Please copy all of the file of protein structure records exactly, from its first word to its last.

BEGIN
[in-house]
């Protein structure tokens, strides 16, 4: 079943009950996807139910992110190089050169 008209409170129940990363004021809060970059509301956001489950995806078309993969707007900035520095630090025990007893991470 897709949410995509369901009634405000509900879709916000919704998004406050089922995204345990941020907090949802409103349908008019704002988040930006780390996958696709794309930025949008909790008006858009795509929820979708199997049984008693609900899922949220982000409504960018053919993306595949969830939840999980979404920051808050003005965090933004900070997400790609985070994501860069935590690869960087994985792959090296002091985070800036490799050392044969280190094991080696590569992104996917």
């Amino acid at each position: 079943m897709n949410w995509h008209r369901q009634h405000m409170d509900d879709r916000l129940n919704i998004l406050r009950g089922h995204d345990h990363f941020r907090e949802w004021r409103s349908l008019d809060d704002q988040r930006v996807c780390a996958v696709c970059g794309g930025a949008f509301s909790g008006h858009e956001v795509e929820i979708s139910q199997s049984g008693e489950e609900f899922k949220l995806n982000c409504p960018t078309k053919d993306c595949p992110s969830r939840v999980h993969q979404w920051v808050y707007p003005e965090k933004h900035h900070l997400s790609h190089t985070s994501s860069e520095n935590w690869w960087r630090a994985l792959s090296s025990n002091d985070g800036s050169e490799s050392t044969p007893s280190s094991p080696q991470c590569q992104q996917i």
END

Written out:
[in-house]
């Protein structure tokens, strides 16, 4: 079943009950996807139910992110190089050169 008209409170129940990363004021809060970059509301956001489950995806078309993969707007900035520095630090025990007893991470 897709949410995509369901009634405000509900879709916000919704998004406050089922995204345990941020907090949802409103349908008019704002988040930006780390996958696709794309930025949008909790008006858009795509929820979708199997049984008693609900899922949220982000409504960018053919993306595949969830939840999980979404920051808050003005965090933004900070997400790609985070994501860069935590690869960087994985792959090296002091985070800036490799050392044969280190094991080696590569992104996917």
């Amino acid at each position: 079943m897709n949410w995509h008209r369901q009634h405000m409170d509900d879709r916000l129940n919704i998004l406050r009950g089922h995204d345990h990363f941020r907090e949802w004021r409103s349908l008019d809060d704002q988040r930006v996807c780390a996958v696709c970059g794309g930025a949008f509301s909790g008006h858009e956001v795509e929820i979708s139910q199997s049984g008693e489950e609900f899922k949220l995806n982000c409504p960018t078309k053919d993306c595949p992110s969830r939840v999980h993969q979404w920051v808050y707007p003005e965090k933004h900035h900070l997400s790609h190089t985070s994501s860069e520095n935590w690869w960087r630090a994985l792959s090296s025990n002091d985070g800036s050169e490799s050392t044969p007893s280190s094991p080696q991470c590569q992104q996917i």